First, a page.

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Integrating factor for exact differential equation

  1. Jun 2, 2012 #1
    xdy-ydx=(x2+y2)2(xdx+ydy)
    (Hint: consider d(x2+y2)2)


    2. Relevant equations
    d(x2+y2)2
    d(arctan(y/x))=xy|-y/(x2+y2)


    3. The attempt at a solution

    The answer is arctan(y/x)-(.25(x2+y2)2)=C

    I correctly solved other problems of this type, but this is the hardest one in the problem set and I have no idea how to solve it. This isn't a homework I have to turn in, I'm just trying to fully understand this concept, so I would really appreciate it if someone would just help me work through this. I don't understand how d(x2+y2)2 is relevant to anything, and I'm assuming the denominator of d(arctan(y/x)) somehow plays a role in 'cancelling' the (x2+y2)2? I guess I'm mostly confused because it seems like you have to use two integrating factors?

    Thanks!
     
  2. jcsd
  3. Jun 3, 2012 #2

    tiny-tim

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    hi giacomh! :smile:

    what is d[(x2+y2)2]?

    and what is d[y/x] ? :wink:
     
  4. Jun 3, 2012 #3
    d[arctan(y/x)]=xdy-ydx/(x2-y2)
    d(x2+y2)2=2(x2+y2)(2x+2y)

    I think the fact that d(x2+y2)2= 2(xdx+xdy+ydx+ydy) might have to do with something as well, now?
     
  5. Jun 3, 2012 #4

    tiny-tim

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    no … how can there be no d's on the RHS? :redface:

    try a simpler one … what is d(x2+y2) ?

    (and what is d(y/x) ?)​
     
  6. Jun 3, 2012 #5
    I rewrote the differential equation as:

    [itex]-y-x(x^{2}+y^{2})^{2}+(x-y(x^{2}+y^{2})^{2})\frac{dy}{dx}=0[/itex]

    Then I sort of just guessed from the hint that the integrating factor was [itex]μ(x,y)=\frac{1}{x^{2}+y^{2}}[/itex]. This indeed makes the equation exact.

    Using this integrating factor, I eventually found that the answer was:

    [itex]-tan^{-1}(\frac{x}{y})-\frac{1}{4}x^{4}-\frac{1}{2}x^{2}y^{2}-\frac{1}{4}y^{4}=C_{1}[/itex]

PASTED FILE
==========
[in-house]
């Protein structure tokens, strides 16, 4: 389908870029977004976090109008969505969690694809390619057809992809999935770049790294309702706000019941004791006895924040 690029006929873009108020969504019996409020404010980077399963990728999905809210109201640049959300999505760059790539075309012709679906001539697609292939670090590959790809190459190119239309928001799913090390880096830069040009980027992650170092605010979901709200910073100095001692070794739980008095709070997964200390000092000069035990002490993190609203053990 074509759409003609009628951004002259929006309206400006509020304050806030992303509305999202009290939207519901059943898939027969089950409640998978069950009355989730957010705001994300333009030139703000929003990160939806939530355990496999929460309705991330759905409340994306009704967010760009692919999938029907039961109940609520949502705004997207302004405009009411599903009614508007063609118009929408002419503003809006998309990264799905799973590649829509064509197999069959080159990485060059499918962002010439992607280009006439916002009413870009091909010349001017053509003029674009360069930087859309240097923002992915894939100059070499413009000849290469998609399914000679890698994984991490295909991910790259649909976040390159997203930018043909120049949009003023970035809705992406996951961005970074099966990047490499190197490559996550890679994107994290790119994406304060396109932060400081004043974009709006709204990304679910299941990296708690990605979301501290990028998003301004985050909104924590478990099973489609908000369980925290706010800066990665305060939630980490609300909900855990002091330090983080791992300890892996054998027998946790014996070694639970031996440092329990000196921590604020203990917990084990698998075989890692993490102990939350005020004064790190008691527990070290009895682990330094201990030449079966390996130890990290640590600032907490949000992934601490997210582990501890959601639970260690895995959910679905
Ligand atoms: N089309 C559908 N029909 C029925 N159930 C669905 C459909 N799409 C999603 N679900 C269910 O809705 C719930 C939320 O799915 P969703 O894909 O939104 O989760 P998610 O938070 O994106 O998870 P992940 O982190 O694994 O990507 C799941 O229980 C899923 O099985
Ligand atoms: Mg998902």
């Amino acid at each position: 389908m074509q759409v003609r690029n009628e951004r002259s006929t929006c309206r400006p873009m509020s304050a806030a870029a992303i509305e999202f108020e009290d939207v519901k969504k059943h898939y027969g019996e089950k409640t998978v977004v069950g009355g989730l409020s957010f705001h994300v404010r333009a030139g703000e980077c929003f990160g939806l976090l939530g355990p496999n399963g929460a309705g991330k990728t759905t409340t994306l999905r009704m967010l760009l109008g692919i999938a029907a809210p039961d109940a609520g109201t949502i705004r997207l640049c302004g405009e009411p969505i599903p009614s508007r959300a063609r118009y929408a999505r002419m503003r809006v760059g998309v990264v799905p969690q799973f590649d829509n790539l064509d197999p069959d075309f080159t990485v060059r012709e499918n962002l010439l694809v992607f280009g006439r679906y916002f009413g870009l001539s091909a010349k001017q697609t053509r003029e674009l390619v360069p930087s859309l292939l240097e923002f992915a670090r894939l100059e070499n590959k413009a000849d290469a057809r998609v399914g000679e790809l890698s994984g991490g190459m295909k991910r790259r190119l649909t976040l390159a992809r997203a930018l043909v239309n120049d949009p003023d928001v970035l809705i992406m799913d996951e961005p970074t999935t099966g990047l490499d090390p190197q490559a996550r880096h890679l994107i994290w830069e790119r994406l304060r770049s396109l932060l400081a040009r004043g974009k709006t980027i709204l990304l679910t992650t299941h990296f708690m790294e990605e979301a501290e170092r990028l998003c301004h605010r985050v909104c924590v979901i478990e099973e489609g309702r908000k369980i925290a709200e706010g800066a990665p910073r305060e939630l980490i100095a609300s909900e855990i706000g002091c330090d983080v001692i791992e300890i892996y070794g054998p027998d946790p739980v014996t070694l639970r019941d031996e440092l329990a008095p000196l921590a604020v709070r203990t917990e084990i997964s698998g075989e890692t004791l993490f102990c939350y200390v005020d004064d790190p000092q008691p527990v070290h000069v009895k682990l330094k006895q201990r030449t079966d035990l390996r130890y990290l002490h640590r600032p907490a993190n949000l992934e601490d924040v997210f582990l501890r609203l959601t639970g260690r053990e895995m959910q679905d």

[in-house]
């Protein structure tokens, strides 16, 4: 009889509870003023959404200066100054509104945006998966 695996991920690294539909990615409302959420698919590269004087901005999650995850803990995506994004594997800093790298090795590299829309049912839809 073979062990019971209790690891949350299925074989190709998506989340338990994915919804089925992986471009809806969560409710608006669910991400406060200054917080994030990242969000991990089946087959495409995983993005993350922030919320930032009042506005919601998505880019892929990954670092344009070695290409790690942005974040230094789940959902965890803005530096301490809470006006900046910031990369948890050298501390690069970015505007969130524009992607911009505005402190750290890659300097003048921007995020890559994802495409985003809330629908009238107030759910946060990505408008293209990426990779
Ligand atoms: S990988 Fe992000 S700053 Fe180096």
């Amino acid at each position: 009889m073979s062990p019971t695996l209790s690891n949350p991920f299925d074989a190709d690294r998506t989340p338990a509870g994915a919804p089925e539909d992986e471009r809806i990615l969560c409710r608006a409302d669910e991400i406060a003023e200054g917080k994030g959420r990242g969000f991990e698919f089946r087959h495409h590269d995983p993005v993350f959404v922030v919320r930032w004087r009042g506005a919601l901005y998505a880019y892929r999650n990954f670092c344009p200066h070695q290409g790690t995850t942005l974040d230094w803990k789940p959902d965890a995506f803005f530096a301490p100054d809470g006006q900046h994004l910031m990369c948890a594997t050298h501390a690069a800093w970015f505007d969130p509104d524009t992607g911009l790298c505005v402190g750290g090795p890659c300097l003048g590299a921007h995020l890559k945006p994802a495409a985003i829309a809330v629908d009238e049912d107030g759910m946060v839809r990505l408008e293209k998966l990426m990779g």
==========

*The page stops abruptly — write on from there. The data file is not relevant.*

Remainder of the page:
Or, if we multiply both sides by -1, letting C2=-C1:

    [itex]tan^{-1}(\frac{x}{y})+\frac{1}{4}x^{4}+\frac{1}{2}x^{2}y^{2}+\frac{1}{4}y^{4}=C_{2}[/itex]

    Which is equivalent to the answer given by wolfram alpha. Simplified (I'll just rewrite C2 as C), it becomes similar to your answer (I wonder if they're equivalent?):

    [itex]tan^{-1}(\frac{x}{y})+\frac{1}{4}(x^{2}+y^{2})^{2}=C[/itex]

    However, the guess and check method of finding the integrating factor was very inefficient and I wonder if there is a more straightforward way of finding it. I doubt that I solved the problem the way you were expected to solve it.
     
    Last edited: Jun 3, 2012
  7. Jun 4, 2012 #6
    ermm..

    d(x2+y2)2=2(x2+y2)(2xdx+2ydy)?

    d(y/x)=xdy-ydx/x2
     
  8. Jun 4, 2012 #7
    Also, I have no idea how you rewrote the equation like this. Sorry, this thread is making me feel really dumb since its just basic algebra lol, but i can't rearrange it like that.


     
  9. Jun 4, 2012 #8

    tiny-tim

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    yup! :biggrin:

    now rearrange the original equation, using those two results …

    what do you get? :smile:
     
  10. Jun 4, 2012 #9
    think of it as df=(∂f/∂x)dx+(∂f/∂y)dy, there f(x,y)=(x2+y2)2.

    Let us know if you do not know how to compute this.

    Then try the harder dg for g(x,y)=arctan(y/x).

    No offense cjc0117, but I think finding integrating factor for this setup is not typically expected.

    EDIT: I see now that you took care of f, now try the g I wrote.
     
  11. Jun 4, 2012 #10
    d[y/x]=2d[(x2+y2)2](x2+y2)/(x2)
     
  12. Jun 4, 2012 #11
    algebrat,

    I think I solved your g(x,y) in a previous post:
    d(arctan(y/x))=xy|-y/(x2+y2)

    Also, arctan wasn't really given as a hint in the problem, it just appeared in the solution in the solution manual.
     
  13. Jun 4, 2012 #12

    tiny-tim

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    ok! :smile:

    (except it's 4, not 2 :wink:)

    now rewrite that as

    x2/(x2+y2) d[y/x] = 4d[(x2+y2)2],

    then fiddle about with the LHS so as to make it a function of y/x :wink:
     
  14. Jun 4, 2012 #13
    Ahh using arctan(y/x) I got:

    d[arctan(y/x)]=4d[(x2+y2)2]

    Thats closer...but still not right...
     
  15. Jun 4, 2012 #14

    tiny-tim

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    oops!

    oops! not 4, 1/4 ! :rolleyes:
     
  16. Jun 4, 2012 #15
    Oh, wait. That is right lol. Thanks so much everyone!
     
  17. Jun 4, 2012 #16
    Sorry, that wasn't my intention. If it's any consolation, this thread is making me feel dumb too :smile:

    No offense taken. As I said in my post, I doubt that's how they wanted you to solve the problem. I find the above method of solving very interesting, albeit confusing. I need more time to look over the solution.

    What I'm wondering is why both my answer and the answer given by giacomh in the first post both seem correct. Is it because my solution is wrong or because the solution is not unique?
     
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